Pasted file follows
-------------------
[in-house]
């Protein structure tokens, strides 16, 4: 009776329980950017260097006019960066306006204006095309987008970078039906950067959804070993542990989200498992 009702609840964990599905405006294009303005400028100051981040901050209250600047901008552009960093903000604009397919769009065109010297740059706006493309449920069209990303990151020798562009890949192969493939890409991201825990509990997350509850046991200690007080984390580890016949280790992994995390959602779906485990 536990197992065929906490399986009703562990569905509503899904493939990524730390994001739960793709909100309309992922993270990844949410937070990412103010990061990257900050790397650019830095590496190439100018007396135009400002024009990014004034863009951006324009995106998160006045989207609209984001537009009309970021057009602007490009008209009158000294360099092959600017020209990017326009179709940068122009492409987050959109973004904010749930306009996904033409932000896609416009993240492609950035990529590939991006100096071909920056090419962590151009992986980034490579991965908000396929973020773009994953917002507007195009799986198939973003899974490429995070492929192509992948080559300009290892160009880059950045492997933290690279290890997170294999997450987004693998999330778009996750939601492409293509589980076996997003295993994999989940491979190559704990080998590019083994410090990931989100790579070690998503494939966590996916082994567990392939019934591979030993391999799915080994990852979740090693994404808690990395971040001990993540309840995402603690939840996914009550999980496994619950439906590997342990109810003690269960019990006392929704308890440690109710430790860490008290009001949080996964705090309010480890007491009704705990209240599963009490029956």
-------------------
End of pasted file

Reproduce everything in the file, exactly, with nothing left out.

[in-house]
């Protein structure tokens, strides 16, 4: 009776329980950017260097006019960066306006204006095309987008970078039906950067959804070993542990989200498992 009702609840964990599905405006294009303005400028100051981040901050209250600047901008552009960093903000604009397919769009065109010297740059706006493309449920069209990303990151020798562009890949192969493939890409991201825990509990997350509850046991200690007080984390580890016949280790992994995390959602779906485990 536990197992065929906490399986009703562990569905509503899904493939990524730390994001739960793709909100309309992922993270990844949410937070990412103010990061990257900050790397650019830095590496190439100018007396135009400002024009990014004034863009951006324009995106998160006045989207609209984001537009009309970021057009602007490009008209009158000294360099092959600017020209990017326009179709940068122009492409987050959109973004904010749930306009996904033409932000896609416009993240492609950035990529590939991006100096071909920056090419962590151009992986980034490579991965908000396929973020773009994953917002507007195009799986198939973003899974490429995070492929192509992948080559300009290892160009880059950045492997933290690279290890997170294999997450987004693998999330778009996750939601492409293509589980076996997003295993994999989940491979190559704990080998590019083994410090990931989100790579070690998503494939966590996916082994567990392939019934591979030993391999799915080994990852979740090693994404808690990395971040001990993540309840995402603690939840996914009550999980496994619950439906590997342990109810003690269960019990006392929704308890440690109710430790860490008290009001949080996964705090309010480890007491009704705990209240599963009490029956």